It acts like a short circuit. There is current, but no voltage or is it let's zoom in on voltage, see this is a real non-ideal diode. It takes a little bit of voltage before the diode starts, conducting, which is different from diode to diode, and we can assume it to be around 0.6 volts for decent amount of current. But it's actually a little less for a smaller current and a little bit more.

For higher current and after that initial voltage, the current ramps up, so we can approximate a diode's behavior like this, an ideal diode in series with a reverse 0.6 volt ideal battery. We have to overcome and a small series resistance or do like i do when you use a diode, just understand that there is around 0.6 volts across it that can rise slightly when the current rises. We typically ignore this resistance for most applications, because it's small - and we can also ignore this voltage if it is too small compared to the voltages in our application like if they give you this circuit and ask you to calculate the current. You can just assume the diode voltage is 0.6 volts write a kvl as vbat equals resistor voltage, plus the diode voltage or 2 volts is equal, vr, plus 0.6 and vr is equal, ri or equal to 1k times i.

So i is equal to minus 0.6 divided by 1000 or almost 1.4 milliamps, and if they want it, any more accurate tell them to pull the soldering iron out of their butt because nobody writes diode and accuracy in one sentence. Now i change the series resistance to 100k for more precision and, let's zoom in on the current look at that. The current is not zero in reverse voltage. There is a very small leakage current in reverse, so we can add a very large resistor across the diode to model it.

Although the leakage current is typically so small, we can ignore it this time, let's zoom out on the voltage. Look at that the diode. That's supposed to block current in reverse voltage is conducting large amounts of current when the voltage passes above some threshold around 100 volt. In this case, the voltage where current starts flowing is called the breakdown voltage and the region behind.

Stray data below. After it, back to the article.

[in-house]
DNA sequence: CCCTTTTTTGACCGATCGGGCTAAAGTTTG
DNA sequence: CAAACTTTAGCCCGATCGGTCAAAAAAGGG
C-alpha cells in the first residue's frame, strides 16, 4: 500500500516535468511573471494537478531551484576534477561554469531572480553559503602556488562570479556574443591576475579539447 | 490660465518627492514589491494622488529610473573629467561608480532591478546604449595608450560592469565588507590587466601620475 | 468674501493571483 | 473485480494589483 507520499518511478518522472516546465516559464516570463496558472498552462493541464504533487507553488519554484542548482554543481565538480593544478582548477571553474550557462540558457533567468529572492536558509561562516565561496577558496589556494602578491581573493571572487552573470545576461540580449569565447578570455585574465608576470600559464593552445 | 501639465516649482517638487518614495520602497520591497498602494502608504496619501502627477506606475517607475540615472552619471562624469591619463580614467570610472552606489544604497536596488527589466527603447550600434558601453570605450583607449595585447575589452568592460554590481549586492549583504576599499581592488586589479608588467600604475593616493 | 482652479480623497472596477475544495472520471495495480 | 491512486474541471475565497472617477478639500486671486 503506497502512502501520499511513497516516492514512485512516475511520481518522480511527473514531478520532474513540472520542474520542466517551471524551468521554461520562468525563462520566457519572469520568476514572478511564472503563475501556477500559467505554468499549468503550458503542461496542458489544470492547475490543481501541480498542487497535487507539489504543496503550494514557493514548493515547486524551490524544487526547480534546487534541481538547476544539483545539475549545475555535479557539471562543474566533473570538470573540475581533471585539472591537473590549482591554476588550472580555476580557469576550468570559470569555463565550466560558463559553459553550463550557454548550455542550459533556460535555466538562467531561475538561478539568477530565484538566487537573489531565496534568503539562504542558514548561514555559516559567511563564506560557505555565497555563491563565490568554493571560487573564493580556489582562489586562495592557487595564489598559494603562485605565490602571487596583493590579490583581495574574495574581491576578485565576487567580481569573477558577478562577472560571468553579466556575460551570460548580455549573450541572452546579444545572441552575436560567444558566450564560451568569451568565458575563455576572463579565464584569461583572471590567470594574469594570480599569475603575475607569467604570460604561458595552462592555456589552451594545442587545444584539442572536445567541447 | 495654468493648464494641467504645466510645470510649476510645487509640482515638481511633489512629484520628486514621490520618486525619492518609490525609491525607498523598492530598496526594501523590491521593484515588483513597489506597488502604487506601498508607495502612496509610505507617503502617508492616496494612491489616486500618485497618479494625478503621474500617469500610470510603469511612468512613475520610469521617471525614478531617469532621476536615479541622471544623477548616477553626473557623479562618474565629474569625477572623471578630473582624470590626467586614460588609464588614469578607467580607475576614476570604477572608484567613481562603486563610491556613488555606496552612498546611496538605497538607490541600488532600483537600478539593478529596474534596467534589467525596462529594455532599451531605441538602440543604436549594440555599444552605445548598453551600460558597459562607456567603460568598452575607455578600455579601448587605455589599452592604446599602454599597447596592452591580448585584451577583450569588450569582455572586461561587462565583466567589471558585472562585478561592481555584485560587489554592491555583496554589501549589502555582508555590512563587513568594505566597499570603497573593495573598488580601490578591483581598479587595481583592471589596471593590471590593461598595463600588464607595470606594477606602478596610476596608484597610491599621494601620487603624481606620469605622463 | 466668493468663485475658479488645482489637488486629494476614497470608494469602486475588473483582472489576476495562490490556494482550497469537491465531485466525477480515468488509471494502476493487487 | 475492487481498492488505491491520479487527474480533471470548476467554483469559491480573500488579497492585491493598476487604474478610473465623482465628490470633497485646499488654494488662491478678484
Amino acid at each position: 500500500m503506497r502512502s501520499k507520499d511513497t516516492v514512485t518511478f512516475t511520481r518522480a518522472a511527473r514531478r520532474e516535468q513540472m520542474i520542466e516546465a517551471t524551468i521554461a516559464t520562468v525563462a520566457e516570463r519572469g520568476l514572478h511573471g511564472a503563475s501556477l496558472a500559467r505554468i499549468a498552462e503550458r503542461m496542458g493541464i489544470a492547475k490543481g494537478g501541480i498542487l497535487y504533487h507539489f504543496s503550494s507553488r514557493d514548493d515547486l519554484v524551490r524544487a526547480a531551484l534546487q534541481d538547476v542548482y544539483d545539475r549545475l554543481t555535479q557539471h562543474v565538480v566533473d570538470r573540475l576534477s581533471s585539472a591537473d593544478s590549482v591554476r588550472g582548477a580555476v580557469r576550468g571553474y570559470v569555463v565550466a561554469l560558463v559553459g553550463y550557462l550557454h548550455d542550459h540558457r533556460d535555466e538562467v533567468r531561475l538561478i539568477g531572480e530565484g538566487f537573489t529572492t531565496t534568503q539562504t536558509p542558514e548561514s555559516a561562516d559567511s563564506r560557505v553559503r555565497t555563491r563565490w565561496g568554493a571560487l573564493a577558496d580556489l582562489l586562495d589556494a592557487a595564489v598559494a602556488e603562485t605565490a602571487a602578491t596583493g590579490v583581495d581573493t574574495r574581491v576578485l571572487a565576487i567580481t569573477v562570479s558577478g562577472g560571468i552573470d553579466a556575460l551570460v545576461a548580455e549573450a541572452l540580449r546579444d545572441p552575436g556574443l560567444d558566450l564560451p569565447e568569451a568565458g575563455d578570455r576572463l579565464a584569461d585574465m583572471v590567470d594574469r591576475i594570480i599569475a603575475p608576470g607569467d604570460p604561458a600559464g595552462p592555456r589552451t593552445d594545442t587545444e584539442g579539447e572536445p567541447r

It is the breakdown or avalanche region. If you push the diode too hard in reverse, it starts conducting that could be destructive to the diode. The reason diode dies here is because you would have very large, reverse voltage and current through it, which results in very large power drop. It heats up quickly and blows up unless you get out of that region very quickly.

That can be modeled with a reverse ideal diode and a battery with breakdown voltage value. You have to be larger in reverse than this voltage for the diode to conduct backwards. We typically ignore this because we keep below that voltage level because that's not a desirable effect until it is, we can make use of breakdown voltage if it is a reliable known voltage, we can use limited current through it and create an almost fixed voltage, typically used As a reference voltage, and so we make something called a zener diode zener diodes are designed to have specific breakdown or zener voltages like 1 volt, 5 volt, 10 volt or whatever in a circuit like this, a zener diode will clamp the voltage close to its breakdown Voltage, regardless of the input voltage well as long as the input is higher than the zener voltage. Here i have a 5 volt zener diode series with some resistance and if i raise the supply voltage, you see the zener and supply rise together until around 5 volts zener starts conducting the supply rises, but the zener voltage is clamped around 5 volts.

Zeners can be used to generate fixed voltages as references or they can be used to protect the circuit against high voltages by clipping the large voltages like this in case of protection. They typically call such diode tbs or transient voltage suppressors, which are much faster to react to transients and are more powerful. A single one called a unidirectional. Tvs like this is placed in reverse on signal lines to clamp over voltage like this.

Two tbs diodes can be combined like this, as one component called bi-directional: tbs that can block the transient high voltage between a positive and negative breakdown voltage, but for regular diodes. We typically ignore all these and usually keep it at this level except well. There is more, the thing is, if you shine a light on the pn junction particles, wiggle harder, sending more electrons from n to p, raising the voltage and affecting the diode's behavior like this diode's body is glass and the voltage across it rises. When i shine a light on it, but we made use of that too, so diodes can be light sensors or, as we call them photosensors did.